"The story of how the Australian Centre for Disease
Preparedness (formerly AAHL) came to be could not be a more timely
reminder of how important projects get done.
Architect William (Bill) Curnow gives us a mesmerizing,
behind-the-scenes glimpse into the role serendipity,
dogged commitment, and deeply creative juices stirring
in a pot of committee-driven stew played in bringing to
life a groundbreaking, precedent-setting design for
biological containment centres...and through it all is
the ever-irrepressible spirit and keen intellect of Bill
Curnow, a man not only known for never taking "No" for
an answer, but who rarely even acknowledged the
naysayers as he smiled, maneuvered, and cajoled his way
to the "Yes" answer he knew was right.
I first met Bill Curnow when we were both involved in
the design of another type of containment infrastructure
- prisons. I was immediately struck by his energy, his
intellect, his perseverance, his sense of humour, and
most importantly, by what I later came to understand was
his kindly patience that allowed the rest of us to catch
up with his insights and solutions. Bill is that rare
individual who selflessly seems to make every enterprise
he's involved in better than it would have been without
For anyone interested in learning how great projects get
done, I urge them to read this book - it is a primer on
how to successfully navigate one's way through
roadblocks, lesser ideas, and committee governance,
while staying true to one's vision and sense of what
needs to get done.
The only thing Bill Curnow could never contain is his
boundless curiosity and enthusiasm, and for that I, and
the world, are forever grateful.
A great read!"
Wayne Calabrese, Calabrese Consulting, Florida, USA
"I began reading Biosecurity By Design Is No
Accident in the rest periods between working on my
own book, and found the rest periods expanding. My late
night reading also ran later. I genuinely found it a
fascinating story and appreciated it being extended
beyond the completion of the building."
Robin Kleinschmidt OAM
"Like Australia’s most famous building, the AAHL was
a landmark achievement for its architects, engineers and
scientists and a significant investment for government.
While not as visually arresting as the Sydney Opera
House—indeed, its ability to evade attention is one of
its key achievements—it is technically far more complex.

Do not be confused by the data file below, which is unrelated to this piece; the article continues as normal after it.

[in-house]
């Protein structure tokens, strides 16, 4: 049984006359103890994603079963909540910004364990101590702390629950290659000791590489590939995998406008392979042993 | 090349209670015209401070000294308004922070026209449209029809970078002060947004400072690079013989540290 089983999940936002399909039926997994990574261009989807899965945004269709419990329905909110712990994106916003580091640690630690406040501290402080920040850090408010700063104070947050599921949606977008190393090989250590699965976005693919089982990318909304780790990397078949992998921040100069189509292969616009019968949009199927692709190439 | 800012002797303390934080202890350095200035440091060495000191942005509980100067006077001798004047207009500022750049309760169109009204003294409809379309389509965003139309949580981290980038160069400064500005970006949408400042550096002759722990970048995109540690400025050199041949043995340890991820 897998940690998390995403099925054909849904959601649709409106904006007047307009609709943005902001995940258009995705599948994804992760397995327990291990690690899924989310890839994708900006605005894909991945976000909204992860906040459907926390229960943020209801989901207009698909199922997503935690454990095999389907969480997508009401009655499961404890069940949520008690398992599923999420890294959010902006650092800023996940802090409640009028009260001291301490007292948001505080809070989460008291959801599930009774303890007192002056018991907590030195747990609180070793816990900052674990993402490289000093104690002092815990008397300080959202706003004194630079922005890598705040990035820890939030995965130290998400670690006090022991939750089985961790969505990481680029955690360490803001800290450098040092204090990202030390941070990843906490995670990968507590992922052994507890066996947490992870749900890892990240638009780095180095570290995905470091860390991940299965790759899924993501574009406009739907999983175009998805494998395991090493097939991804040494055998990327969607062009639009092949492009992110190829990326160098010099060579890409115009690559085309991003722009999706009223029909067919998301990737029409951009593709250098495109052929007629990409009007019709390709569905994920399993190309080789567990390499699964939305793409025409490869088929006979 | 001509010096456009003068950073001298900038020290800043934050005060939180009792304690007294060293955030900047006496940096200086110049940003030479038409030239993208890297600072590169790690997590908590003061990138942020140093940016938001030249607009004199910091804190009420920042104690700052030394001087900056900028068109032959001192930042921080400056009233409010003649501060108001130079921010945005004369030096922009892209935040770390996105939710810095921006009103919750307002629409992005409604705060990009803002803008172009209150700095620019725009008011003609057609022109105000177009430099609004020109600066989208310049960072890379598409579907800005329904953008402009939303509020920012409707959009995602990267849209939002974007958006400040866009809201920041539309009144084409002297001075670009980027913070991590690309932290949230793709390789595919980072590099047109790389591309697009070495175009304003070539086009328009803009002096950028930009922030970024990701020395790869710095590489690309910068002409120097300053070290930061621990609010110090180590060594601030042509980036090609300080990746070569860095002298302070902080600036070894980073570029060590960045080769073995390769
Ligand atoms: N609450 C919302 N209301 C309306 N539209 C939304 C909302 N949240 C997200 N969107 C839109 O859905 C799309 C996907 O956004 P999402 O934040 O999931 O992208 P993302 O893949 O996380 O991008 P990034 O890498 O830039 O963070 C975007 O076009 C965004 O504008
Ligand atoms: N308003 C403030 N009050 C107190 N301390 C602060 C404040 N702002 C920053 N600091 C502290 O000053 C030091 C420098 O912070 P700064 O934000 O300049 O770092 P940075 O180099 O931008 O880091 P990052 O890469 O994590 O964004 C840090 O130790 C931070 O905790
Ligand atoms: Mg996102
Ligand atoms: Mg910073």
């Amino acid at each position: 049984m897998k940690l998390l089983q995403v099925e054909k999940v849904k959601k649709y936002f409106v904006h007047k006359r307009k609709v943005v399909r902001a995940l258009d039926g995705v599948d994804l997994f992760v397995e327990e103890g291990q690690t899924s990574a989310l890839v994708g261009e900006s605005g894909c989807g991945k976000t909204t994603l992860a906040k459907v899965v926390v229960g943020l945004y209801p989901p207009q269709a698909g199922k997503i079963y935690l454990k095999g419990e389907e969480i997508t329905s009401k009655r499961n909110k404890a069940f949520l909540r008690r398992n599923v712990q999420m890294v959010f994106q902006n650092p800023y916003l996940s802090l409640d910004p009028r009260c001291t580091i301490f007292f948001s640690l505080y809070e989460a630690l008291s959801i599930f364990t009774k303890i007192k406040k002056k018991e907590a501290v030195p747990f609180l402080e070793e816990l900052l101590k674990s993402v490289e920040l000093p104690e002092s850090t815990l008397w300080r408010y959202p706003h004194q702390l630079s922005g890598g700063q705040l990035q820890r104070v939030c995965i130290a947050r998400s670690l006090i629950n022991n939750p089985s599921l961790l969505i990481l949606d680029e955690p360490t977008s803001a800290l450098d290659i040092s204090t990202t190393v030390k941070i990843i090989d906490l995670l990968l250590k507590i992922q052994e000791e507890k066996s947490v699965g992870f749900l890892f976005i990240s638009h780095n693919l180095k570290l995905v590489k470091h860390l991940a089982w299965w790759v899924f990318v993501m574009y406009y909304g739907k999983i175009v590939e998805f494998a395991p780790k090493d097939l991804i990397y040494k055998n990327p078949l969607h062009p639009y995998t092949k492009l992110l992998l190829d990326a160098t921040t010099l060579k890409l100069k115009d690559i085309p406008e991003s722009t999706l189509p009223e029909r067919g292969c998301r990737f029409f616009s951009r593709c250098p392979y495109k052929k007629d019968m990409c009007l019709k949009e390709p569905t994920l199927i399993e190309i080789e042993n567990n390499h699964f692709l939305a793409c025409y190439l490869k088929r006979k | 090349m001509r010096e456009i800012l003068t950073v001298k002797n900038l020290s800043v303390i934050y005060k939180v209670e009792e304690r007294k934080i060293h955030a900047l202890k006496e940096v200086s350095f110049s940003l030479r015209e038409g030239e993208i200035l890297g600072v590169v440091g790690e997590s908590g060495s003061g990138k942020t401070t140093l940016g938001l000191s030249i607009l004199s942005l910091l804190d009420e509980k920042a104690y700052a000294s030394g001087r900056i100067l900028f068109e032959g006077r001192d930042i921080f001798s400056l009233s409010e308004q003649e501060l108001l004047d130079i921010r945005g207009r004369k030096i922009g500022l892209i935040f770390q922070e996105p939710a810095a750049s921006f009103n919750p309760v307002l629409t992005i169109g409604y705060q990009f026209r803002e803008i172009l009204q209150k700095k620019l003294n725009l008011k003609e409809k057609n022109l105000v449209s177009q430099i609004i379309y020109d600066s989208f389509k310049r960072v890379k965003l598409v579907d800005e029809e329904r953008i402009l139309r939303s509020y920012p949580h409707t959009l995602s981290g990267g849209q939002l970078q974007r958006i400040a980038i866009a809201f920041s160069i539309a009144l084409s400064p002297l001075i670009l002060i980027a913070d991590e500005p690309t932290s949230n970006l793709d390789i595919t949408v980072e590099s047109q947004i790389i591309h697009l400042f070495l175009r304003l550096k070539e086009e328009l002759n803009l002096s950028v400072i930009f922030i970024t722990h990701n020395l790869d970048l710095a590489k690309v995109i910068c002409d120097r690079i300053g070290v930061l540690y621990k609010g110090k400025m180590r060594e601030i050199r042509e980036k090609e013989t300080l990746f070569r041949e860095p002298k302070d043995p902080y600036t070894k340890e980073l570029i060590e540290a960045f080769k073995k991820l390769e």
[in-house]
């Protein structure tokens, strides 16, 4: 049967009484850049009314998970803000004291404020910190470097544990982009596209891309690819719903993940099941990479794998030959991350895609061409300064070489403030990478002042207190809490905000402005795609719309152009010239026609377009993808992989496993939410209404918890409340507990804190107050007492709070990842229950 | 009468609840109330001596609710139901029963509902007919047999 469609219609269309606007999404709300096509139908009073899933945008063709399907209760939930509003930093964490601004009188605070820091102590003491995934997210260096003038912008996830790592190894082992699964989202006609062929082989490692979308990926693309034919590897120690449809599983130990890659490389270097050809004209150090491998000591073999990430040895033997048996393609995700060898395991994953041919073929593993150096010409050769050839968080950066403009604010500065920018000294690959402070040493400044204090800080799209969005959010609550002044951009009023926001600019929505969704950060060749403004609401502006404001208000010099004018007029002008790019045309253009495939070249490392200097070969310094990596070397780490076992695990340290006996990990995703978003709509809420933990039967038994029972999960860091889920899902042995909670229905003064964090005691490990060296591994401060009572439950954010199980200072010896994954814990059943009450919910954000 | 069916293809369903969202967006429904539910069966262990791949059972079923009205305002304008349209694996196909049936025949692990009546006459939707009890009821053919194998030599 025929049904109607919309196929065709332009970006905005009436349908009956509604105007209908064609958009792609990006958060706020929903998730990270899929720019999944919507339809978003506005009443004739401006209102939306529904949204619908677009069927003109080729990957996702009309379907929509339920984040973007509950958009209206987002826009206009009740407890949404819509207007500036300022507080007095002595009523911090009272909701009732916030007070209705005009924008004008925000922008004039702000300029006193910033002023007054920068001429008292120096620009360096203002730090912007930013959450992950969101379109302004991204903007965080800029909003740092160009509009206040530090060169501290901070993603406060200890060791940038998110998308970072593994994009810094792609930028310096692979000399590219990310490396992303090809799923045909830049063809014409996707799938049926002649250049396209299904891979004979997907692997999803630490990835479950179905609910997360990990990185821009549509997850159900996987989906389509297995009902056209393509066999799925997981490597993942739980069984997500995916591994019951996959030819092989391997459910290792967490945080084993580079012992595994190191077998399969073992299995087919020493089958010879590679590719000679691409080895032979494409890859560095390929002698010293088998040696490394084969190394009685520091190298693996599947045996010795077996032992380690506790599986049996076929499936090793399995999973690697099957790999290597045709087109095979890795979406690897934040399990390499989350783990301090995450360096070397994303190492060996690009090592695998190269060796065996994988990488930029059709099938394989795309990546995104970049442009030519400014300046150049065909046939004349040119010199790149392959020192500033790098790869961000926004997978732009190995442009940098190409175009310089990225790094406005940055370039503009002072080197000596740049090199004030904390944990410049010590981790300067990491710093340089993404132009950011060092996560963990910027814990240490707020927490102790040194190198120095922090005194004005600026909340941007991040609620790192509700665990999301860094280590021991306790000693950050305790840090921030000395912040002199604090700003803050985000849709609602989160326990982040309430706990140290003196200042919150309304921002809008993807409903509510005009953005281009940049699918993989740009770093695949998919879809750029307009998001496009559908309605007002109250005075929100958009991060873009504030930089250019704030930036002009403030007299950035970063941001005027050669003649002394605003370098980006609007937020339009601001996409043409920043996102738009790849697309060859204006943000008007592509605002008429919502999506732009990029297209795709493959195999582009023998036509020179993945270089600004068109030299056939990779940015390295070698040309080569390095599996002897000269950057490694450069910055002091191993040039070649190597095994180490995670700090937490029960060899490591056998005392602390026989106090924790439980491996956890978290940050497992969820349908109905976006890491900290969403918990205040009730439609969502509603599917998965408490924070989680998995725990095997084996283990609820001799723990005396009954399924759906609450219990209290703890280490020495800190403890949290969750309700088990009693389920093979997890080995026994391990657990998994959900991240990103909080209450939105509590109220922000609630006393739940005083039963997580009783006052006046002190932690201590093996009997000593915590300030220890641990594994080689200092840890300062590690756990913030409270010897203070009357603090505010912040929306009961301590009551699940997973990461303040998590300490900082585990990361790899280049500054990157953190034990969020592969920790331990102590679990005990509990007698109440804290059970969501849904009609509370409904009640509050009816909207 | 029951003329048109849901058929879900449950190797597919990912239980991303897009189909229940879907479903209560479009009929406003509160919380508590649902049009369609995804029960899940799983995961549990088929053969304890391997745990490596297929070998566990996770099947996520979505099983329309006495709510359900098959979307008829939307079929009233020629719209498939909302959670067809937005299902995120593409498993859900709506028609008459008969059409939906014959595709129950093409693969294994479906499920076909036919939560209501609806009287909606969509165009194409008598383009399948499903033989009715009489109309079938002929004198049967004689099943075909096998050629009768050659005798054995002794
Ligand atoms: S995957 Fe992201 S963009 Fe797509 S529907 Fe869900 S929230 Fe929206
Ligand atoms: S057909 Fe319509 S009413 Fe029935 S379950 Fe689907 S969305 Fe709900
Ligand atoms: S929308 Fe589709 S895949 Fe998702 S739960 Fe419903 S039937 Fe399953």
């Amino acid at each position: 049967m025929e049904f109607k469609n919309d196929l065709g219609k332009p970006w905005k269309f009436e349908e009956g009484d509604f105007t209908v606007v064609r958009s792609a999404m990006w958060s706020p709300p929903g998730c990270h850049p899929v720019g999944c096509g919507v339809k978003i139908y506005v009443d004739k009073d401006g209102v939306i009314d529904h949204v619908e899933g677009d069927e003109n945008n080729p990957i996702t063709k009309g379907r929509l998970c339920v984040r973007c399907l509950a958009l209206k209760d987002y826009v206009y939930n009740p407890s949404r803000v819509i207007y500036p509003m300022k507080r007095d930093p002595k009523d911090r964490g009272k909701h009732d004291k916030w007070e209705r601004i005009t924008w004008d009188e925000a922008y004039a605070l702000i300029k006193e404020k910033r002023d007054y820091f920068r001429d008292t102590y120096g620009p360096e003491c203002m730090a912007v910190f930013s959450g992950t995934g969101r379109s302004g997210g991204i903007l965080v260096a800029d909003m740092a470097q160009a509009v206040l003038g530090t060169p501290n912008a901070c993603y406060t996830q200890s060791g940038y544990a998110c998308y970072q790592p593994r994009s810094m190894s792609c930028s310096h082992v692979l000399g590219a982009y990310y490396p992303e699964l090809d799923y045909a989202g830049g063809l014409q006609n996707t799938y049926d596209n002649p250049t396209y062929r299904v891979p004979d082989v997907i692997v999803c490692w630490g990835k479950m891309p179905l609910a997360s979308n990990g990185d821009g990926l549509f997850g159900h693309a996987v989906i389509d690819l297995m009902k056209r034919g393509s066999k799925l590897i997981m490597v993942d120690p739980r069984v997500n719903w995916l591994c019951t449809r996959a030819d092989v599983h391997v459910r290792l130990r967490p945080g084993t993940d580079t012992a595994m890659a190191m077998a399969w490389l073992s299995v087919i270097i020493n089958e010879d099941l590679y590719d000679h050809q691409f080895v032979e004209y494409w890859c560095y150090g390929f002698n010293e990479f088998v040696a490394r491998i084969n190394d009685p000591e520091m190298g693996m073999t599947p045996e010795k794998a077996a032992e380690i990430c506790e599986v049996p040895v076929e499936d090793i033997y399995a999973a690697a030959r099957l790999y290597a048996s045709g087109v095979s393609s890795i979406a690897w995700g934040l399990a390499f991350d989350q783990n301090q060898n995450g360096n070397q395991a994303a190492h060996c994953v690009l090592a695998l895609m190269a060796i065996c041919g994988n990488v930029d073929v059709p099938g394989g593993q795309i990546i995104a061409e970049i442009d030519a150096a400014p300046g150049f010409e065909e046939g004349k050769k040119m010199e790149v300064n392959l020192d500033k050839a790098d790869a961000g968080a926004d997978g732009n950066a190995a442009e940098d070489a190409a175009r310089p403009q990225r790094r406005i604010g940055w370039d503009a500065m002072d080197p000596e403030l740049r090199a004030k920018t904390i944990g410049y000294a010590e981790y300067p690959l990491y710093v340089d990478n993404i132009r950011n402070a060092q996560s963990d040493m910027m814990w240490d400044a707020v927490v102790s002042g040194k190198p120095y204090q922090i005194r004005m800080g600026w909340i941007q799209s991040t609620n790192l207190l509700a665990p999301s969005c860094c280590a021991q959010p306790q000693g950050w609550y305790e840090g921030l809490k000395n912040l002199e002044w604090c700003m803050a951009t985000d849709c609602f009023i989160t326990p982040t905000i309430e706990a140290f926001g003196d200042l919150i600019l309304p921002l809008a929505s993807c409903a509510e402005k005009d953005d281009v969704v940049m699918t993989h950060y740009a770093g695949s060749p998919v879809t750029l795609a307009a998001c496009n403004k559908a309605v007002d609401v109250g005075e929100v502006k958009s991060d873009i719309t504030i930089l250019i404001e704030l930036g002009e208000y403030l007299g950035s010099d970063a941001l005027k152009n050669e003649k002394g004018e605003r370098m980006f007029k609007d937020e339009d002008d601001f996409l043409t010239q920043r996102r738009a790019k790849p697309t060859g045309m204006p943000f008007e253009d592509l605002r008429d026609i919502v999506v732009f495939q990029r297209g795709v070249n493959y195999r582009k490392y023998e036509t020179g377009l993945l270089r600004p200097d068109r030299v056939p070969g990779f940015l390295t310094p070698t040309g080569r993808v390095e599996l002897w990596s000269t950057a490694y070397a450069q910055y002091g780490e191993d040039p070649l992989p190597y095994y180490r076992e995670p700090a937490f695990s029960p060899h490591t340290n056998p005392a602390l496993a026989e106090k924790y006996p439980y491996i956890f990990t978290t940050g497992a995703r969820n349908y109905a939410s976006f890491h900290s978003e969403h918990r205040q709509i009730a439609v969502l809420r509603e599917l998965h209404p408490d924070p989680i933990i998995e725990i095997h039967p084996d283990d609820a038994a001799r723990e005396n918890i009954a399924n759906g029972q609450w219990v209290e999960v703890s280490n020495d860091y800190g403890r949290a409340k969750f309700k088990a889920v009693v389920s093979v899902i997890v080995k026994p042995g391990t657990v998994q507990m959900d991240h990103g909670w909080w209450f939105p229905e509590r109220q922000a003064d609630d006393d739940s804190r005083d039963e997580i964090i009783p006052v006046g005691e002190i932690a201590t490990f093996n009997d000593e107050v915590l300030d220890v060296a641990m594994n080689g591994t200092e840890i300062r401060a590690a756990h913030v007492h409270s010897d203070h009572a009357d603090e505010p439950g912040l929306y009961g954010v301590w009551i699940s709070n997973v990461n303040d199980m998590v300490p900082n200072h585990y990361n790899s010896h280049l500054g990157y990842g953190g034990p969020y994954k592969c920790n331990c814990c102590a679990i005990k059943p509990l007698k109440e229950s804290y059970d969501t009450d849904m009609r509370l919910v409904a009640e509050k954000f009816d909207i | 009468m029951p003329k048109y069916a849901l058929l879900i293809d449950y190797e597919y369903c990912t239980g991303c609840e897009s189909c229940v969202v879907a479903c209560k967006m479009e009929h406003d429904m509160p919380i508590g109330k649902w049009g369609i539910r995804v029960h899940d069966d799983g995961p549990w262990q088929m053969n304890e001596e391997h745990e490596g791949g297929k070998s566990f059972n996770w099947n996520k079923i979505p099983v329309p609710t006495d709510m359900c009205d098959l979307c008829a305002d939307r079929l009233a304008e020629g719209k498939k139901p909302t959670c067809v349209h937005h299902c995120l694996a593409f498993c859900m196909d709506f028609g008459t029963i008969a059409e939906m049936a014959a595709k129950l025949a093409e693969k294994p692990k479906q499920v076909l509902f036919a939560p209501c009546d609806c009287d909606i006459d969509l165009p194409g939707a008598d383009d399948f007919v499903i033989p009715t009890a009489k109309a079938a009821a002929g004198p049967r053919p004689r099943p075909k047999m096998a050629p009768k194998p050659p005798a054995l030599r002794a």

To replace it today would cost between one and two
It’s a story that encompasses moments of political
intrigue, hijinks and humour, as well as long hours of
tedious documentation and fact-checking. He recalls a
construction office unlike that of today: when all-male
crews smoked on site and in offices, unions were
powerful, and work safety something of an after-thought.
Some lessons have been learned, but there is much still
to learn from the construction of the AAHL. Curnow’s
detailed records and memory of the building’s
realization make that possible.
Bill Curnow, was subsequently engaged as an independent
expert by the United Nations on biocontainment
infrastructure in India, and by the agricultural
departments of Canada and France, and was listed on the
Register of Technical Experts of the Commonwealth of
Nations - a role no other Australian architect has
achieved in any other building type."
Professor Sandra Kaji-O’Grady - Head of the Faculty
of Architecture, University of Queensland, Australia
"Bill Curnow has written a vivid and gripping account
of the development of Australia’s, and arguably the
world’s, most secure biosecurity laboratory and the
vital role he played in its establishment.
A fascinating and illuminating part of the story
concerns his exposure of ‘behind the scenes’
machinations by government and individuals to further
their own interests, and the role government changes and
instability lead to frustrating delays. He describes how
successive governments failed to provide the funding
necessary for the laboratory to reach its full
potential. Throughout the book are also neat thumbnail
sketches of some of his colleagues and their antics."
Max Kanowski, retired, Reader in Classics, University
of Queensland and Freda Kanowski, retired, Thatcher
Librarian, University of Queensland
AAHL/ACDP is the story of some 200 architects, engineers